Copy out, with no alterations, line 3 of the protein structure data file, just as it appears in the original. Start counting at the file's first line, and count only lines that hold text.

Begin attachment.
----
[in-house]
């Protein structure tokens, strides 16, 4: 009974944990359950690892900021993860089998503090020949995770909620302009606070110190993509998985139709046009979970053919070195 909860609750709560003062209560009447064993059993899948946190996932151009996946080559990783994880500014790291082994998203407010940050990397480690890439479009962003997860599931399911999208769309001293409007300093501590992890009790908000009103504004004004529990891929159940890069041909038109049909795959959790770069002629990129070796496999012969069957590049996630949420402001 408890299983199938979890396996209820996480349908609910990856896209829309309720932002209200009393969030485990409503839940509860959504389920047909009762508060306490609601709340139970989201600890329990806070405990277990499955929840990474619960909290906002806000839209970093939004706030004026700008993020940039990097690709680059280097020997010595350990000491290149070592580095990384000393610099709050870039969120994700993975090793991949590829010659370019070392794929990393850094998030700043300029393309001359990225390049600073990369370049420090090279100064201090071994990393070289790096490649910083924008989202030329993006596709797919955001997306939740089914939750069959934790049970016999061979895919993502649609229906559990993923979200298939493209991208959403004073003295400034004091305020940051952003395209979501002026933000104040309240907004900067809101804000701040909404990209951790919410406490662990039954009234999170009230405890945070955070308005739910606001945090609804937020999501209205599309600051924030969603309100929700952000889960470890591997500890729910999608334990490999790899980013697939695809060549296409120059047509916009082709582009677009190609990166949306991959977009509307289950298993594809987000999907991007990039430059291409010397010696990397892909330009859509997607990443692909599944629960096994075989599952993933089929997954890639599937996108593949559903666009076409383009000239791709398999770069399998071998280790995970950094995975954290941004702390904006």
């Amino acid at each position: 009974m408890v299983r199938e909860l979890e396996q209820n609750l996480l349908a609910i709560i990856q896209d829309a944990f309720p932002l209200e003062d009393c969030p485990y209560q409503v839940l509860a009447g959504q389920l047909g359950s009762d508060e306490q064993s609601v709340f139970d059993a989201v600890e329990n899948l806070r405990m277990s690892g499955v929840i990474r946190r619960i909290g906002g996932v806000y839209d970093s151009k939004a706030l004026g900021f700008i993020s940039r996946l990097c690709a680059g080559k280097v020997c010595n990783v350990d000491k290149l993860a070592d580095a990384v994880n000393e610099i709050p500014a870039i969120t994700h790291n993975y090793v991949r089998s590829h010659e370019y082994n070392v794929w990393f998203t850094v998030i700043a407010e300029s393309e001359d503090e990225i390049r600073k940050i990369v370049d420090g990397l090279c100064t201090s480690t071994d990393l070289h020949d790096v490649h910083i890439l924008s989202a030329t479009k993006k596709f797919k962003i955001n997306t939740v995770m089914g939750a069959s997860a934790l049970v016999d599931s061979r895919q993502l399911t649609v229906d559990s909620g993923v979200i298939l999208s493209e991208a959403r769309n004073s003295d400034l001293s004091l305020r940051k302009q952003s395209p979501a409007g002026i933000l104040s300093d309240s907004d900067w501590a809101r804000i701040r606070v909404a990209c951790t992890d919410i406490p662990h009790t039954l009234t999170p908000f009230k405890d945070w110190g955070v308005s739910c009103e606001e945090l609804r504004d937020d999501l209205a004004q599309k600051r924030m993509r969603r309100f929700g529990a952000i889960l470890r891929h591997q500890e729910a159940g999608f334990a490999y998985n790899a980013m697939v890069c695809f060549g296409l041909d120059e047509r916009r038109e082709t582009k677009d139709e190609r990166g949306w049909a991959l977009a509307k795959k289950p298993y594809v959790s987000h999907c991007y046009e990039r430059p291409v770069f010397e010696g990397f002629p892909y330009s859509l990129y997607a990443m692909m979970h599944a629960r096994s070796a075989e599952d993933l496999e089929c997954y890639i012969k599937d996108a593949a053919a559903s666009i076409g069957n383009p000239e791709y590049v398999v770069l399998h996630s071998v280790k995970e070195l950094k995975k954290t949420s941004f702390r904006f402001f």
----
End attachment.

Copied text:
């Amino acid at each position: 009974m408890v299983r199938e909860l979890e396996q209820n609750l996480l349908a609910i709560i990856q896209d829309a944990f309720p932002l209200e003062d009393c969030p485990y209560q409503v839940l509860a009447g959504q389920l047909g359950s009762d508060e306490q064993s609601v709340f139970d059993a989201v600890e329990n899948l806070r405990m277990s690892g499955v929840i990474r946190r619960i909290g906002g996932v806000y839209d970093s151009k939004a706030l004026g900021f700008i993020s940039r996946l990097c690709a680059g080559k280097v020997c010595n990783v350990d000491k290149l993860a070592d580095a990384v994880n000393e610099i709050p500014a870039i969120t994700h790291n993975y090793v991949r089998s590829h010659e370019y082994n070392v794929w990393f998203t850094v998030i700043a407010e300029s393309e001359d503090e990225i390049r600073k940050i990369v370049d420090g990397l090279c100064t201090s480690t071994d990393l070289h020949d790096v490649h910083i890439l924008s989202a030329t479009k993006k596709f797919k962003i955001n997306t939740v995770m089914g939750a069959s997860a934790l049970v016999d599931s061979r895919q993502l399911t649609v229906d559990s909620g993923v979200i298939l999208s493209e991208a959403r769309n004073s003295d400034l001293s004091l305020r940051k302009q952003s395209p979501a409007g002026i933000l104040s300093d309240s907004d900067w501590a809101r804000i701040r606070v909404a990209c951790t992890d919410i406490p662990h009790t039954l009234t999170p908000f009230k405890d945070w110190g955070v308005s739910c009103e606001e945090l609804r504004d937020d999501l209205a004004q599309k600051r924030m993509r969603r309100f929700g529990a952000i889960l470890r891929h591997q500890e729910a159940g999608f334990a490999y998985n790899a980013m697939v890069c695809f060549g296409l041909d120059e047509r916009r038109e082709t582009k677009d139709e190609r990166g949306w049909a991959l977009a509307k795959k289950p298993y594809v959790s987000h999907c991007y046009e990039r430059p291409v770069f010397e010696g990397f002629p892909y330009s859509l990129y997607a990443m692909m979970h599944a629960r096994s070796a075989e599952d993933l496999e089929c997954y890639i012969k599937d996108a593949a053919a559903s666009i076409g069957n383009p000239e791709y590049v398999v770069l399998h996630s071998v280790k995970e070195l950094k995975k954290t949420s941004f702390r904006f402001f």